Starting off on the Right Foot: Advising Session for New MA Students
Presenter: Christina Higgins, Professor & Graduate Chair, Second Language Studies, UH-Mānoa
1. Navigating your MA progress
We will examine the MA advising form together and talk about optional tracks, core courses, seminar courses, and electives. Students will better understand what it takes to complete their degrees in a timely manner.
2. The relationship between language teaching and research
New students sometimes struggle to see connections between their interest in classroom teaching and research projects that they design and analyze in their courses; we will explore this and look at examples of research that are connected to teaching, as well as research on other topics in SLS that are not directly linked to classrooms.
3. Resources for academic and personal support
We will discuss the resources on campus that offer academic support (such as The Writing Center) as well as offices that offer counseling and other forms of support to students.
L2 Motivation Research: Recent Trends and How My SLS Dissertation Developed into Further Studies
Presenter: Chika Takahashi, Associate Professor, Ehime University, Japan
L2 motivation research has seen some developments as to its focus on individual learners and their dynamic changes that are often captured in longitudinal studies, including those examining learning languages other than English (LOTE). In this presentation, I will first discuss these trends in L2 motivation research. Then I will introduce two longitudinal studies that I conducted on the topic and discuss how those studies reflect the aforementioned developments of the field. The two participants were two of the high school students that took part in my dissertation, which I turned in to the Department of SLS in 2013. They are now very academically-oriented students at one of the top-tiered universities in Japan at the graduate level. They showed distinct patterns regarding the development of their English/LOTE motivation during the six years that I interviewed them, and these developments contrast with those reported in studies in the European contexts, where multilingualism is more highly valued than in Japan. This points to the importance of examining contextual factors when discussing English/LOTE motivation.
The importance of production for the acquisition of L2 grammatical structures
Presenter: Carrie Jackson, Professor of German and Linguistics, The Pennsylvania State University
An important question in instructed second language (L2) acquisition regards the relative effectiveness of comprehension-based instruction and production-based instruction for learning L2 grammatical forms. While recent meta-analyses (Shintani, 2015; Shintani, et al., 2013) show an immediate advantage of comprehension-based instruction for receptive knowledge and a long-term advantage of production-based instruction for productive knowledge, many questions remain regarding how these different instructional methods affect the underlying mechanisms that support L2 acquisition and use. In this talk I will present results from two recent studies investigating whether overt production promotes the acquisition and use of two different grammatical structures among L2 learners of German. In Study 1, 3rd semester German learners completed a structural priming task targeting the production of sentence-initial adverbial phrases (e.g., Auf dem Berg trägt der Junge eine Jacke “On the mountain the boy wears a jacket” vs. Der Junge trägt eine Jacke auf dem Berg “The boy wears a jacket on the mountain”). After listening to prime sentences that contained sentence-initial adverbial phrases, participants who were required to repeat the prime aloud before describing a new picture produced significantly more sentences containing a sentence-initial adverbial phrases than participants who simply listened to the prime sentences before describing subsequent pictures. In Study 2, 1st semester German learners completed a comprehension-based or production-based training unit targeting grammatical gender marking (e.g., ein blauer Becher “a.MASC blue.MASC cup.MASC” vs. eine blaue Schüssel “a.FEM red.FEM bowl.FEM”). The participants in the production-based training group outperformed the comprehension-based training group on all posttest measures. Together these studies highlight the importance of overtly producing target L2 grammatical forms during learning. I attribute this benefit for production to the cognitive mechanisms underlying language production, including utterance planning and lexical retrieval, and the need to maintain lexical and grammatical information in working memory while producing a sentence.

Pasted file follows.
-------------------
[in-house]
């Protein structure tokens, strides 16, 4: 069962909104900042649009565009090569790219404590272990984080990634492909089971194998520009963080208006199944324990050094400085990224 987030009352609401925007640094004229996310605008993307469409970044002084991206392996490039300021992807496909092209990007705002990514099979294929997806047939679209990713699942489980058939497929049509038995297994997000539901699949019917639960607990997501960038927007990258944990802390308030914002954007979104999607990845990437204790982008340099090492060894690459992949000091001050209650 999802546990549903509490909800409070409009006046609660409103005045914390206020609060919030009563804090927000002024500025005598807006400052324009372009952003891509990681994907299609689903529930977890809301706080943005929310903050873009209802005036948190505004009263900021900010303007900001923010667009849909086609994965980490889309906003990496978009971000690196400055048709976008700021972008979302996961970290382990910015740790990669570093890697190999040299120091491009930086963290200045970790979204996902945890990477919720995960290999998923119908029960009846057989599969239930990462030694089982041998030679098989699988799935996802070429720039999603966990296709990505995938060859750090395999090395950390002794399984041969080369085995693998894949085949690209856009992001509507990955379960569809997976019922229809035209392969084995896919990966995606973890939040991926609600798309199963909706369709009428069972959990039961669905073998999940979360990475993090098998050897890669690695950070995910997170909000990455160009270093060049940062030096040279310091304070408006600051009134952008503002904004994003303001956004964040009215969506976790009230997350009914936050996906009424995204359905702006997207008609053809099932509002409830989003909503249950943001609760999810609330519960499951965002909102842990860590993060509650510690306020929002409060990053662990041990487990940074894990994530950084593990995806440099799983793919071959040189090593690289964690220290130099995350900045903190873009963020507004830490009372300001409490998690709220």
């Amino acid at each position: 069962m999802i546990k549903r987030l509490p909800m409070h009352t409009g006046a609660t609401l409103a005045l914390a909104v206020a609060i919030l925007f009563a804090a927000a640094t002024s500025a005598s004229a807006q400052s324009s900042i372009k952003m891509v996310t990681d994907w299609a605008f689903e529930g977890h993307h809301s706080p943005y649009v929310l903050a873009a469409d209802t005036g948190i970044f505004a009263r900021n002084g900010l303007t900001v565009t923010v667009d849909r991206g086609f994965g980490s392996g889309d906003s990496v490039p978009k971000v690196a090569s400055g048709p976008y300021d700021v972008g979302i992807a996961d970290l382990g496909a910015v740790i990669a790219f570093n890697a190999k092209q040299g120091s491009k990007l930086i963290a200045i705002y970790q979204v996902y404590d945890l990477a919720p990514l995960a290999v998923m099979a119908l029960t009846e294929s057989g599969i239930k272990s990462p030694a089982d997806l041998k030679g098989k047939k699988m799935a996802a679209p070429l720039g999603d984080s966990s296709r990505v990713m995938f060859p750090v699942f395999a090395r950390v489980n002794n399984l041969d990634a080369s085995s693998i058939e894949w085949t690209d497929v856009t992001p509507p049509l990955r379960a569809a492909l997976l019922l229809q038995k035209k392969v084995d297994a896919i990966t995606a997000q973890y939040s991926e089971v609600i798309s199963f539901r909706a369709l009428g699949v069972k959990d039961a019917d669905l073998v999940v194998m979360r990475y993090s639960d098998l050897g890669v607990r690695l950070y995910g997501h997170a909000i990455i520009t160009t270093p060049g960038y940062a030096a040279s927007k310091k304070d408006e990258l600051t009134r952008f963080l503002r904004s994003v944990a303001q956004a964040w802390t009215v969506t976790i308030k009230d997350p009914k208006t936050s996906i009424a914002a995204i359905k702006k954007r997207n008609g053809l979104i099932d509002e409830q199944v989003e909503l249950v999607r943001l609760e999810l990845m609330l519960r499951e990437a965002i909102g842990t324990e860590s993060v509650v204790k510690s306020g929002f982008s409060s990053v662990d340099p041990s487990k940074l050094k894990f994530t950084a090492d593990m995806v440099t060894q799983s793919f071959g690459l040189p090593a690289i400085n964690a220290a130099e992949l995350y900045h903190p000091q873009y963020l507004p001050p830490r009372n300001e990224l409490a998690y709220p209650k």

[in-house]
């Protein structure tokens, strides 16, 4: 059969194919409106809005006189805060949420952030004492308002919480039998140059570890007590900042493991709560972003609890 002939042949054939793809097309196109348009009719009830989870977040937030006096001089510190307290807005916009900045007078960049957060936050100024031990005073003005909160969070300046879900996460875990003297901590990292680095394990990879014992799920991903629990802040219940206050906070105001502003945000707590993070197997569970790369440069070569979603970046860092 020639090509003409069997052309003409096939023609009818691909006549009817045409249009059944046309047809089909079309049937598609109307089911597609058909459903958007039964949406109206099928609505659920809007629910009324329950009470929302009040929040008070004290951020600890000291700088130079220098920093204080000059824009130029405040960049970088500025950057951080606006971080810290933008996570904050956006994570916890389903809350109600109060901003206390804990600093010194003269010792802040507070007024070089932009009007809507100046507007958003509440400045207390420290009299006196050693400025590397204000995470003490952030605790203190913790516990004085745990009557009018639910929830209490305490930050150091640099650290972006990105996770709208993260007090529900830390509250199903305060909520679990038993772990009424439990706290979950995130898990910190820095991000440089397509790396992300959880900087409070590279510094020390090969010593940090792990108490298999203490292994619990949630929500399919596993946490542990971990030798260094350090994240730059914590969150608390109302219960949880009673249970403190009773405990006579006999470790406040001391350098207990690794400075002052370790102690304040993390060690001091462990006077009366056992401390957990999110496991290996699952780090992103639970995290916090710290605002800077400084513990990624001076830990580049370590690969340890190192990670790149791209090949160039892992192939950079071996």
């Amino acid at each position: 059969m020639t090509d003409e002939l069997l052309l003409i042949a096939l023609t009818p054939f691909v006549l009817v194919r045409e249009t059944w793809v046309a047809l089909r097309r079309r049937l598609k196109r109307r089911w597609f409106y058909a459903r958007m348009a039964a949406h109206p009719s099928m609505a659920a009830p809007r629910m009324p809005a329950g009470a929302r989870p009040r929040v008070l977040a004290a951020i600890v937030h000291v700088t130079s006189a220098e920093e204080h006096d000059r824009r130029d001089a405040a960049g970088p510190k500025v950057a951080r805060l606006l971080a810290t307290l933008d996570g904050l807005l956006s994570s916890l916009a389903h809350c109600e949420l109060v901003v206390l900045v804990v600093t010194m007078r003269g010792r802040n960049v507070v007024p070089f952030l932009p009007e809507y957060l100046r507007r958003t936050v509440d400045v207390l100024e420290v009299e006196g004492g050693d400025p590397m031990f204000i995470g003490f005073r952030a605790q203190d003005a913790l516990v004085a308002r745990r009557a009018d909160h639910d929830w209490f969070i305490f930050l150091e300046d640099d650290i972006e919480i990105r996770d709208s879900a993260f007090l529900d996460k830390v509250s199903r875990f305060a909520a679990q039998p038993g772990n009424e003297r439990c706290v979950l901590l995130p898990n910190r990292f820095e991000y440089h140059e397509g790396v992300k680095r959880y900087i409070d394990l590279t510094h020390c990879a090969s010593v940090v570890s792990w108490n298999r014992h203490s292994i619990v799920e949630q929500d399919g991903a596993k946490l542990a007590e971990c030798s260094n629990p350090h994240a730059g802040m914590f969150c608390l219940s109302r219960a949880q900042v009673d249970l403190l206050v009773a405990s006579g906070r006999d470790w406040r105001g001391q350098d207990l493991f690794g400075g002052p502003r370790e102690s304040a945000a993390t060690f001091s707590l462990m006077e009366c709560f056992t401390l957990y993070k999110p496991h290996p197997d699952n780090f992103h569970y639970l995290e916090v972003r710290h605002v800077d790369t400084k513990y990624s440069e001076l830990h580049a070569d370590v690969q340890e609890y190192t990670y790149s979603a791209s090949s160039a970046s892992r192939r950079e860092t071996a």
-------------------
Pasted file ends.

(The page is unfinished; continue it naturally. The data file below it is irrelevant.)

Collaboration between Forestry and Language Sciences for Building a Translanguaging Mixed Reality
Presenter: Dongping Zheng, Associate Professor, Second Language Studies, UH-Mānoa
Dong, Jin, University of Hawaiʻi at Mānoa, Honolulu, United States of America